Check out the fun hands-on activity listed below!
Take Your Project Further!
These videos will get you thinking like an engineer, but this is just the beginning! Have a design improvement or an idea to enhance your completed project? Don’t hesitate to add to your creation, test potential solutions, and expand on these activities.
Science & Engineering behind the Catapult
The first catapult was invented in 400 BC, in Greece. The one we’re making today is a little more simple, but still uses the same basic principles by using elastic potential energy stored in the wood of a popsicle stick to fling a light object through the air. Just like when you bend a thin tree branch and let it go, the popsicle stick is going to bend slightly, building up elastic potential energy. This means the wood is going to want to return to it’s original place once it’s let go. When it is, it will spring quickly back, and this force is what we’re using to launch our cotton ball.
Once our catapult is built, we can change the trajectory of the cotton ball by changing the length of the lever arm. When there’s a greater distance between the cotton ball and the fulcrum, or the middle stack of sticks, we’ll be using a greater moment to apply a greater force towards bending the stick with the same amount of work. We also have more material to get a better bend. We can also change the angle of the catapult by adding or removing sticks from the middle stack, which will determine how much height vs distance our projectile will get.
Design a Shoe
Science & Engineering behind the Shoe:
Footwear design requires a multidisciplinary team of scientists and engineers to create an appropriately designed shoe. When building a shoe, it’s important to define the “job” the shoe is intended to fulfill. For example, a high-heel dress shoe is intended for use in drastically different environments than a leather stitch down work boot which is drastically different than the environment of flip-flops. Accordingly, shoes must be engineered to fulfill their specific task.
Regardless of their specific role, all shoes are intended to be comfortable and durable. Too fulfill their requirements, biomedical engineers help design shoes that are conducive to the patterns of the human body (e.g., running shoes have been engineered to have insoles with different levels of arch support depending on foot type). Mechanical engineers work to create methods to construct for durability dependent on the intended job for the footwear (e.g., work boots may have thick outsole stitched to the boot for durability, whereas, flip-flops may be help together by couple pieces of plastic). Material science engineers play an essential role in engineering the appropriate materials needed to construct a shoe (e.g., weight-lifting shoes require specially developed rigid but lightweight soles specifically designed for absorbing high-impact mechanical loads, or, running shoes have materials in the uppers designed to be as light as possible in the uppers without sacrificing support). Testing and analysis of shoe designs follow the scientific method and is essential in identifying, and then resolving, the possible flaws of a design.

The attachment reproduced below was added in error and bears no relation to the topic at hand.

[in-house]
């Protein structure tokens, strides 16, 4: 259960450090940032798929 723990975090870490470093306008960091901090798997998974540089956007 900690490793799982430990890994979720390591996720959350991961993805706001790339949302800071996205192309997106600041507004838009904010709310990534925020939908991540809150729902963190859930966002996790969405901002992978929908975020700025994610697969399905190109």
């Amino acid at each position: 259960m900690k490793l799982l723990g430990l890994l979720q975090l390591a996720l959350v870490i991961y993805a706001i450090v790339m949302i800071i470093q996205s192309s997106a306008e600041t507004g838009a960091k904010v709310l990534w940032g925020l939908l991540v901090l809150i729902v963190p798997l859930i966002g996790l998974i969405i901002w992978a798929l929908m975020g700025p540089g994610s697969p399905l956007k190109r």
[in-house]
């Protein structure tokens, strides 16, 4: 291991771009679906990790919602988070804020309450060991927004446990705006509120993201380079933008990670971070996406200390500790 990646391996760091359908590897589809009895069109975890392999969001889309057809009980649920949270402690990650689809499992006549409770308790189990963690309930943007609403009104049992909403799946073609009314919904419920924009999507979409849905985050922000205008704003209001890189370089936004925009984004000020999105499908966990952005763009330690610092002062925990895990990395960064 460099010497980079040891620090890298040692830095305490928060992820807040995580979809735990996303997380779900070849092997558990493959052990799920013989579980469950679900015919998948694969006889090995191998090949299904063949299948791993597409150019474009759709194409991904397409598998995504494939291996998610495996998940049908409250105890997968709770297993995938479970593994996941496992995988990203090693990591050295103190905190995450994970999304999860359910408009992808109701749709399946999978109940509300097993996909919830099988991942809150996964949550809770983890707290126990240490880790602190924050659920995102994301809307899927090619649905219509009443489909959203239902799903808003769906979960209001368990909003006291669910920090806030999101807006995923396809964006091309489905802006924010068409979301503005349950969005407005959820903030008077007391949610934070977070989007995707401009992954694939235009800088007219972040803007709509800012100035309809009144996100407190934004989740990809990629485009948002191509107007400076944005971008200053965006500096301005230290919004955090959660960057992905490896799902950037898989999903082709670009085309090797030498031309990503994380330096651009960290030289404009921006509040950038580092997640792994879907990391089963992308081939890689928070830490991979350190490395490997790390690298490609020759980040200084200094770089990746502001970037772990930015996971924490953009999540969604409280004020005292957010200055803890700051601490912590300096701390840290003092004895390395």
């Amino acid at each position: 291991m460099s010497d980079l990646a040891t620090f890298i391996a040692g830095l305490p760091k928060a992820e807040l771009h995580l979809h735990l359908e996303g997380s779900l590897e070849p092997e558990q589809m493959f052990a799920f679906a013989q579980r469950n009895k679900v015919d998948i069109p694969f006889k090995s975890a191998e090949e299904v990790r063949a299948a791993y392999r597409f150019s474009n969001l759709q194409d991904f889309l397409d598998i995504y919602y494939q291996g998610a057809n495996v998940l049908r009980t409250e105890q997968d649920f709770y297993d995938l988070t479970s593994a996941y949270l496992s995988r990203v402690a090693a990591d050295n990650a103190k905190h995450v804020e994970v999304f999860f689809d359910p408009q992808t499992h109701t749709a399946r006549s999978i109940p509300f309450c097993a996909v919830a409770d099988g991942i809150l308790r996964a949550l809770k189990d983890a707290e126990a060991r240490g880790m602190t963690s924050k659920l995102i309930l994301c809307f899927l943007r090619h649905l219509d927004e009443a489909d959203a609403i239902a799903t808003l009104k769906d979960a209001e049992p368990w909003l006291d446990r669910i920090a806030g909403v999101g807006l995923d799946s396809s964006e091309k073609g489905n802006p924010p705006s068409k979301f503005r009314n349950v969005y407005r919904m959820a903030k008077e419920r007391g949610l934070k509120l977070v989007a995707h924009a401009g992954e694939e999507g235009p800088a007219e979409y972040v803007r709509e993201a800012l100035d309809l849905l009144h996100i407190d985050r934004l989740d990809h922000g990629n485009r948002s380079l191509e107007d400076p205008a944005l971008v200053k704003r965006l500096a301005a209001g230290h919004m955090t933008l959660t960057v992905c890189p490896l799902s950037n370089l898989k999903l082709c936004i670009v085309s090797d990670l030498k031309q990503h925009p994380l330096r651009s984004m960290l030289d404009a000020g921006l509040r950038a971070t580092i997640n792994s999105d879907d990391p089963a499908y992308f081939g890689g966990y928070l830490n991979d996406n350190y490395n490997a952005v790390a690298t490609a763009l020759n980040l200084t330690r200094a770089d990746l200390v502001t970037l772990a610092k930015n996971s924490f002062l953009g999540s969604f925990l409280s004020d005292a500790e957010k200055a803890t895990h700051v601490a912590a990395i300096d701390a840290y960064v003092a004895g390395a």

A pair of shoes may not conspicuously scream “engineering,” but it takes a whole team of different engineers to successfully design each pair of shoes worn everyday around the world!
Science & Engineering behind the Harmless Holder:
Engineers look for ways to improve packaging systems to reduce litter and the need for raw materials, eliminate dangers to animals and the environment, and keep the production process cost-effective. To make these improvements, engineers develop prototypes and test them to discover the idea’s strengths and weaknesses. They usually go back to the design phase many times before coming up with the final idea.
Traditional plastic holders are dangerous to both the environment and wildlife. They do not degrade easily so they gather and build up in the ocean. Animals feed around these locations and are in danger of ingesting these plastics since small pieces can look like food. There have been some improvements made with photodegradable plastic, which degrade when exposed to light, but their degradation can still take up to 90 days. Engineers are looking for alternative can holders and are striving for 100% degradable options, with some even made from edible materials like barley or corn!
Make your own Glue
Transcript of Making Glue video: